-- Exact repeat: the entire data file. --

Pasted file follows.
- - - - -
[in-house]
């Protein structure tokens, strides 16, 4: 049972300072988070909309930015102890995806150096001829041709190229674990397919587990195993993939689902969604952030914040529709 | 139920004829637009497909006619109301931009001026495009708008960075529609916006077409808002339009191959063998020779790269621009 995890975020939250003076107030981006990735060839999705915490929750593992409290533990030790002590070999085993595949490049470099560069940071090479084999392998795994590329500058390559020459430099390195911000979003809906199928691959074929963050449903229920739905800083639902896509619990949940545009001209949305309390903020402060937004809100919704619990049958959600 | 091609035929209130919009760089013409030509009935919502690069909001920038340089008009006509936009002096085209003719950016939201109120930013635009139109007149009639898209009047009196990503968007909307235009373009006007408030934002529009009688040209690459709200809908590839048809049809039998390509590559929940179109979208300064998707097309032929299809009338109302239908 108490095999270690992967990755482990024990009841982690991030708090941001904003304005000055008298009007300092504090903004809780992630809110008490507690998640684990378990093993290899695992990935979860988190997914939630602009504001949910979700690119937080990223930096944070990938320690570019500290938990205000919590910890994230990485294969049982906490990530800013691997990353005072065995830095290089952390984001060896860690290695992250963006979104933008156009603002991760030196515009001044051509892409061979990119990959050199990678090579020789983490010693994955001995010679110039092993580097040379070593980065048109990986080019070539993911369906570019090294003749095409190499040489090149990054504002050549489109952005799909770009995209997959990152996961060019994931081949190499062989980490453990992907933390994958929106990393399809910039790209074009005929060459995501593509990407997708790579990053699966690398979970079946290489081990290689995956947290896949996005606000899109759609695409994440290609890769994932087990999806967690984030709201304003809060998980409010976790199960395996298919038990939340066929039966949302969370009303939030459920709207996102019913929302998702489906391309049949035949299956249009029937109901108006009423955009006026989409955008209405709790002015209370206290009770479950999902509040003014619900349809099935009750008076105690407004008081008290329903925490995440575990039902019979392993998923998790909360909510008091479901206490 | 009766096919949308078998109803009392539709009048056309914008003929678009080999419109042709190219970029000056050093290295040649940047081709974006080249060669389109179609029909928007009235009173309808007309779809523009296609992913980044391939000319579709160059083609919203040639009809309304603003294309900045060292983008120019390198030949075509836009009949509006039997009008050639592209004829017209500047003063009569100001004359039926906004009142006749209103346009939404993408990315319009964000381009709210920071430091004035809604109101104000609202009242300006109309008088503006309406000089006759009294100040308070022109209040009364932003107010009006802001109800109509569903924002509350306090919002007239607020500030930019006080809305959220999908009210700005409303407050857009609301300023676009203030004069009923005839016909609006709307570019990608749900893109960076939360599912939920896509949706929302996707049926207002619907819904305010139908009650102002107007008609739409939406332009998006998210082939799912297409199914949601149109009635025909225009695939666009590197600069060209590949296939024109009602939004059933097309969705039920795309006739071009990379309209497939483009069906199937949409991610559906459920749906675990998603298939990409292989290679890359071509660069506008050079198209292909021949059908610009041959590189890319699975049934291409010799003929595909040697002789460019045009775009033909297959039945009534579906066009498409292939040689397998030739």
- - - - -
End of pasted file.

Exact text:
[in-house]
């Protein structure tokens, strides 16, 4: 049972300072988070909309930015102890995806150096001829041709190229674990397919587990195993993939689902969604952030914040529709 | 139920004829637009497909006619109301931009001026495009708008960075529609916006077409808002339009191959063998020779790269621009 995890975020939250003076107030981006990735060839999705915490929750593992409290533990030790002590070999085993595949490049470099560069940071090479084999392998795994590329500058390559020459430099390195911000979003809906199928691959074929963050449903229920739905800083639902896509619990949940545009001209949305309390903020402060937004809100919704619990049958959600 | 091609035929209130919009760089013409030509009935919502690069909001920038340089008009006509936009002096085209003719950016939201109120930013635009139109007149009639898209009047009196990503968007909307235009373009006007408030934002529009009688040209690459709200809908590839048809049809039998390509590559929940179109979208300064998707097309032929299809009338109302239908 108490095999270690992967990755482990024990009841982690991030708090941001904003304005000055008298009007300092504090903004809780992630809110008490507690998640684990378990093993290899695992990935979860988190997914939630602009504001949910979700690119937080990223930096944070990938320690570019500290938990205000919590910890994230990485294969049982906490990530800013691997990353005072065995830095290089952390984001060896860690290695992250963006979104933008156009603002991760030196515009001044051509892409061979990119990959050199990678090579020789983490010693994955001995010679110039092993580097040379070593980065048109990986080019070539993911369906570019090294003749095409190499040489090149990054504002050549489109952005799909770009995209997959990152996961060019994931081949190499062989980490453990992907933390994958929106990393399809910039790209074009005929060459995501593509990407997708790579990053699966690398979970079946290489081990290689995956947290896949996005606000899109759609695409994440290609890769994932087990999806967690984030709201304003809060998980409010976790199960395996298919038990939340066929039966949302969370009303939030459920709207996102019913929302998702489906391309049949035949299956249009029937109901108006009423955009006026989409955008209405709790002015209370206290009770479950999902509040003014619900349809099935009750008076105690407004008081008290329903925490995440575990039902019979392993998923998790909360909510008091479901206490 | 009766096919949308078998109803009392539709009048056309914008003929678009080999419109042709190219970029000056050093290295040649940047081709974006080249060669389109179609029909928007009235009173309808007309779809523009296609992913980044391939000319579709160059083609919203040639009809309304603003294309900045060292983008120019390198030949075509836009009949509006039997009008050639592209004829017209500047003063009569100001004359039926906004009142006749209103346009939404993408990315319009964000381009709210920071430091004035809604109101104000609202009242300006109309008088503006309406000089006759009294100040308070022109209040009364932003107010009006802001109800109509569903924002509350306090919002007239607020500030930019006080809305959220999908009210700005409303407050857009609301300023676009203030004069009923005839016909609006709307570019990608749900893109960076939360599912939920896509949706929302996707049926207002619907819904305010139908009650102002107007008609739409939406332009998006998210082939799912297409199914949601149109009635025909225009695939666009590197600069060209590949296939024109009602939004059933097309969705039920795309006739071009990379309209497939483009069906199937949409991610559906459920749906675990998603298939990409292989290679890359071509660069506008050079198209292909021949059908610009041959590189890319699975049934291409010799003929595909040697002789460019045009775009033909297959039945009534579906066009498409292939040689397998030739």